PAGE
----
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Ellora: Sculpture to the left of the shrine door in the Tin Thal, upper storey (left), Shairava in Dasavatara Cave (right).

Ellora: Sculpture to the left of the shrine door in the Tin Thal, upper storey (left), Shairava in Dasavatara Cave (right).

Surveyor: Burgess, James (1832-1916)

Medium: Pen and ink on paper

Date: 1877

Shelfmark: WD 2215

Item number: f.30

Genre: Drawing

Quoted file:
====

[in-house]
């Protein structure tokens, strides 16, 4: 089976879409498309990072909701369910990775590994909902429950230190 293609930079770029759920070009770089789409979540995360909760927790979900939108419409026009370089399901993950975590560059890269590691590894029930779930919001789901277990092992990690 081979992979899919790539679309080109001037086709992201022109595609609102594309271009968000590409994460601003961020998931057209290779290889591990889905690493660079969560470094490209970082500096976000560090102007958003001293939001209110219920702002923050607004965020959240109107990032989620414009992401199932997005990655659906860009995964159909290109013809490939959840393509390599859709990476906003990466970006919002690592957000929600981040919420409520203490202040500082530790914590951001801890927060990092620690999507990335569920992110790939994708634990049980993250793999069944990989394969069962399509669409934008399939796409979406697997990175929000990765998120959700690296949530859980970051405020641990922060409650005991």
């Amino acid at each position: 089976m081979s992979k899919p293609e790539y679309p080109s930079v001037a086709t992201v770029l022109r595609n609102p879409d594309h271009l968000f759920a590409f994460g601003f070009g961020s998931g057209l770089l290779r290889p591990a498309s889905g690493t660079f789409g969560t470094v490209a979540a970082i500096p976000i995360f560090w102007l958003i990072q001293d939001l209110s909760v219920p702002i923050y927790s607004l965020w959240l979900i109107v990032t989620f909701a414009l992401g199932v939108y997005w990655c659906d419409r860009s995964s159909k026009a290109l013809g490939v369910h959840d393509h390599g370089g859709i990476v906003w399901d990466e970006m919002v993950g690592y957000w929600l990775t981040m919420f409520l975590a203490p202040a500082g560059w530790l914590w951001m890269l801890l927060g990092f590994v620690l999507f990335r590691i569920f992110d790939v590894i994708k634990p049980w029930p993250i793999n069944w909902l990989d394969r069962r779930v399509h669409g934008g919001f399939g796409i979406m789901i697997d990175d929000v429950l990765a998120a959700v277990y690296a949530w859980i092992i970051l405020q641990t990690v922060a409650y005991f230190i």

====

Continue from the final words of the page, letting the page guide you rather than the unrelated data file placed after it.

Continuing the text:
Illustration of sculptures from Tin Thal and Das Avatara from the 'Burgess Collection: Archaeological Survey of Western India. Original Drawings from Elura Buddhist Caves, from 1877-1880.' The spectacular site of Ellora is famous for its series of Hindu, Buddhist and Jain cave temples excavated into the rocky façade of a basalt cliff. The works were done under the patronage of the Kalachuri, the Chalukya and the Rashtrakuta dynasties between the 6th and 9th centuries. Tin-Thal is a Buddhist excavation which dates probably from about the 8th Century. It consists of a broad forecourt with three superimposed halls extending deep into the cliff. The pillars are square and have simple brackets capitals. The halls were used for congregational purposes and each was provided with a sanctuary with a seated Buddha and Bodhisattvas. The Dashavatara Cave was started as a Buddhist monastery, but in the eight century was converted into a Hindu sanctuary under the patronage of the Rashtrakuta king Dantidurga (r.c.730-55). It consists of an open court with a free-standing monolithic mandapa in the middle and a two-storeyed hall at the back, the original Buddhist monastery, the walls of which are covered with reliefs illustrating Hindu mythology. Inscribed: 'Elura- Figures on the back (north side of the shrine door) in the antechamber of Tin Thal- upper floor' (left), 'Sculpture in the Das Avatara' (right)

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